NCT chose electric buses to reduce operating costs without a loss of service in the context of £4m of budget cuts. There was also a desire to improve air quality and reduce noise pollution. The project to deliver electric buses cost £15.1m, funded by Workplace Parking Levy, OLEV, LSTF and the city council. The capital cost of the buses was 100% more than diesel buses. There was also a need to increase the power supply. There were savings in fuel and maintenance. It costs 27p per mile to operate a diesel vehicle, but only 3p per mile for an Optare EV and 11p per mile for BYD. There has been a 33% reduction in carbon emissions in Nottingham, partly due to public transport.

NCT has encountered various problems – including the need to move fast chargers, the limited range of Optares, a dip in performance during winter and a tendency for drivers to accelerate too fast – but none of these are significant. Ian advised that operators should think carefully about the type of bus they need and the operating requirements of different models.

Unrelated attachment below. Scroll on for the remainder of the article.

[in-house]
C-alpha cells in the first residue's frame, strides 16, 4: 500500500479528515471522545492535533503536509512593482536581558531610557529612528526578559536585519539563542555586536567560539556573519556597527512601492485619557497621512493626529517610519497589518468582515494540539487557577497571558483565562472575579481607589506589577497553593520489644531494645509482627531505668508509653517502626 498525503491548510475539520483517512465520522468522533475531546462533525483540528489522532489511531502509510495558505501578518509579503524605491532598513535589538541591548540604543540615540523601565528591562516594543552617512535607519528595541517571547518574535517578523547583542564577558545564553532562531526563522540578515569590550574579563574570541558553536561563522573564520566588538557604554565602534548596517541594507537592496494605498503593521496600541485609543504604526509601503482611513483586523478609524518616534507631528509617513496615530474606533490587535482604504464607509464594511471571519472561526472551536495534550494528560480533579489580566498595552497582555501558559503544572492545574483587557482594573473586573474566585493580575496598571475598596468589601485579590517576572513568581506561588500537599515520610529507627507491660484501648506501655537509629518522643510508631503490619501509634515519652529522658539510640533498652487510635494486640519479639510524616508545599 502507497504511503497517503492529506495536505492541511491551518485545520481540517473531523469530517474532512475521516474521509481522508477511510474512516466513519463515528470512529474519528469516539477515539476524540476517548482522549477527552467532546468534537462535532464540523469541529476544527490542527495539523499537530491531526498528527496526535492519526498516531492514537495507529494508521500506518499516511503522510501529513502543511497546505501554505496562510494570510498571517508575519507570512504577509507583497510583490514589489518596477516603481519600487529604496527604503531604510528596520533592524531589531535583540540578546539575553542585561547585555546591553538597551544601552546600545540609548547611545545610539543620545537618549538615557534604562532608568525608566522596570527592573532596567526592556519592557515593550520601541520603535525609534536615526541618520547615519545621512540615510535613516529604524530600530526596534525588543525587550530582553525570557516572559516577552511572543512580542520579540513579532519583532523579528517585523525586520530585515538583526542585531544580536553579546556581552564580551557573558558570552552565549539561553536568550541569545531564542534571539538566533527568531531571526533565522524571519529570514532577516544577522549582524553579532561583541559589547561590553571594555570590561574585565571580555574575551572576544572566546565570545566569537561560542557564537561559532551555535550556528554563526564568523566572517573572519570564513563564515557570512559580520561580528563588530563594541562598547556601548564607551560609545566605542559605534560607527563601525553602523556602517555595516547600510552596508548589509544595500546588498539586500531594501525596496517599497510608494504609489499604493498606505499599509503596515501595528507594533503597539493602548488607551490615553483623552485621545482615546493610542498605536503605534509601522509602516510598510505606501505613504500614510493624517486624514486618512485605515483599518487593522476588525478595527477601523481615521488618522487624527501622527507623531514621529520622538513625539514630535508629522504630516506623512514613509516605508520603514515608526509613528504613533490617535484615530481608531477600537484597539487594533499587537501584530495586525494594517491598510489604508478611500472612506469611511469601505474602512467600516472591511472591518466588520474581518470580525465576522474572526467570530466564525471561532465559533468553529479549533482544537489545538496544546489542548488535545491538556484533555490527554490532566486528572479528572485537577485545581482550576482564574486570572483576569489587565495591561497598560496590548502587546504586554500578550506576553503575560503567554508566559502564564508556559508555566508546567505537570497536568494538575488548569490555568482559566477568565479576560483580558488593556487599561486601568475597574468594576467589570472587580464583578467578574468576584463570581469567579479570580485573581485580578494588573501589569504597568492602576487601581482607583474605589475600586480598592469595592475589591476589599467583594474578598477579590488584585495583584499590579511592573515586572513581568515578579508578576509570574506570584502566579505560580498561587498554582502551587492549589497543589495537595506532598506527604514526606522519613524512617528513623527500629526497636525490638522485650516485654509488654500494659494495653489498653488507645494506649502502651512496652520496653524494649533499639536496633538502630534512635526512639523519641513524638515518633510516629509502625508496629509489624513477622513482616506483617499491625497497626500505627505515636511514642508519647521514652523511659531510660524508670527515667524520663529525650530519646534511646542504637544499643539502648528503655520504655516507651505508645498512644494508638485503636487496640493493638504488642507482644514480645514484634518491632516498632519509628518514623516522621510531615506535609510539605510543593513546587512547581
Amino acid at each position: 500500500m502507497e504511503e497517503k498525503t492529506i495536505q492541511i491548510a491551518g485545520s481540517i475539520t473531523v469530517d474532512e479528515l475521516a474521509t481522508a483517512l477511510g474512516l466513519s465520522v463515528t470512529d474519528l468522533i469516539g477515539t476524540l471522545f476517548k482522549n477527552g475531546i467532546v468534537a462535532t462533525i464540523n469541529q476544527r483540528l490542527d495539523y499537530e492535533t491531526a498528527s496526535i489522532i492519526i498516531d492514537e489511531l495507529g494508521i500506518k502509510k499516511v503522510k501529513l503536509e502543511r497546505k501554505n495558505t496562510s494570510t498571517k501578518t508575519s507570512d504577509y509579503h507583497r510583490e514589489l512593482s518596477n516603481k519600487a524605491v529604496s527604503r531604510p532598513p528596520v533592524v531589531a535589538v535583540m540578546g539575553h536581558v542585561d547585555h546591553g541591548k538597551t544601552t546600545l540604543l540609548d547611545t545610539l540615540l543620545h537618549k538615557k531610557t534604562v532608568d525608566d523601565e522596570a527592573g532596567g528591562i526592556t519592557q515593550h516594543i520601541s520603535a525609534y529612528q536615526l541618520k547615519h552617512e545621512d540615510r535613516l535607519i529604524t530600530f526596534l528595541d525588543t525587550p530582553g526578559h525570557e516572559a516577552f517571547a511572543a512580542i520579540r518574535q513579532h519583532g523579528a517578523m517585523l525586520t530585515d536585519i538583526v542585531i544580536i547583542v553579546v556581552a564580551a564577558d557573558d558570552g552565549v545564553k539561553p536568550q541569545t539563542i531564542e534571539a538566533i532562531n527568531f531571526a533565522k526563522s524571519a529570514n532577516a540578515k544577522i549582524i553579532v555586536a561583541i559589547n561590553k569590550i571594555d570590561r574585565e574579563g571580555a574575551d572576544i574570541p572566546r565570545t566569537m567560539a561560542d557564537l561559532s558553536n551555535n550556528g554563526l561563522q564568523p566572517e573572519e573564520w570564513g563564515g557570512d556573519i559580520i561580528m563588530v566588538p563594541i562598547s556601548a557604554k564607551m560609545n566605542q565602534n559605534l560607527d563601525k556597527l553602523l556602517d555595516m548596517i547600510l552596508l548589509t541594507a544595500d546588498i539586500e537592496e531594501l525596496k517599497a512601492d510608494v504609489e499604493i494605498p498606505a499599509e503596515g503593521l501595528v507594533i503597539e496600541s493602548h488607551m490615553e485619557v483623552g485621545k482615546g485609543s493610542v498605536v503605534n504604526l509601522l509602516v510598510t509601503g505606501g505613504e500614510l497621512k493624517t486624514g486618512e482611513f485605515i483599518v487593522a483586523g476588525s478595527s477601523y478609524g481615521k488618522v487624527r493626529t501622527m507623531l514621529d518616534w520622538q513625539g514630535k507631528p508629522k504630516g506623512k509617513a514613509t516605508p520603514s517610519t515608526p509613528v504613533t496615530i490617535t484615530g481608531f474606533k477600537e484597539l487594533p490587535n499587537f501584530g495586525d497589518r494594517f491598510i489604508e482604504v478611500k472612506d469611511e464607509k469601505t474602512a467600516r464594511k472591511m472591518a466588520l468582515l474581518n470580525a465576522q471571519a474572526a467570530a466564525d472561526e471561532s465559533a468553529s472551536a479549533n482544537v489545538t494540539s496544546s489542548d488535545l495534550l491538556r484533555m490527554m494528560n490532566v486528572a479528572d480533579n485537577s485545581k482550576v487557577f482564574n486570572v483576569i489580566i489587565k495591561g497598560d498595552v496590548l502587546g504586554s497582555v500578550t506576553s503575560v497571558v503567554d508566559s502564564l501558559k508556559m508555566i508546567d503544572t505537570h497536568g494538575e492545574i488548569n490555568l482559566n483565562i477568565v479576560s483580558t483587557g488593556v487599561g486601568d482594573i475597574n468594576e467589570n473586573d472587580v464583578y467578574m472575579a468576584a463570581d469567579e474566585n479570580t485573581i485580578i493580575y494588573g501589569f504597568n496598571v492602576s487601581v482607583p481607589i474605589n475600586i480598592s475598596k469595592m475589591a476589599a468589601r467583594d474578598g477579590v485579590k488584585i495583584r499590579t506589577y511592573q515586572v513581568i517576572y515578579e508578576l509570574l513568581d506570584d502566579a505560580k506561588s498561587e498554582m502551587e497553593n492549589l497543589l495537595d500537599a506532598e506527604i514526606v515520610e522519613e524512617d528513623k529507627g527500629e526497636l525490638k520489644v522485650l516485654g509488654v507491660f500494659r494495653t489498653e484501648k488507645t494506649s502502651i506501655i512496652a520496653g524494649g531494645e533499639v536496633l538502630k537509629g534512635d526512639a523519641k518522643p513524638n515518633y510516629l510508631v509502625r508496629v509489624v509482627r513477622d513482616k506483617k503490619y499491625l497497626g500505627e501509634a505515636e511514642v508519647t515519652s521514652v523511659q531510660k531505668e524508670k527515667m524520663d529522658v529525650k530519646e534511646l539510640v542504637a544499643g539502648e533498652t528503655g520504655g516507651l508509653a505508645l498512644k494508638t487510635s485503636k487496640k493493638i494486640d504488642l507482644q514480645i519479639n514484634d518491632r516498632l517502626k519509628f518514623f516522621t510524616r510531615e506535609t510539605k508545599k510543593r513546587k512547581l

• There was discussion about why Euro Vis are now so efficient. This is linked to better energy recovery and lightweighting.
  • Delegates asked whether level 5 automation will ever be possible? It was considered unlikely that level 5 automation will be possible for several decades. Level 4, which does not require human control in certain areas, is more likely.
  • It was agreed that there is more opportunity for AV technology in public transport.

Day 2 session 3 (click here for presentations and audio recordings)

Jeremy Smith (‎Head of Transport and Infrastructure Policy and Funding, Cambridgeshire County Council) – BRT in Cambridge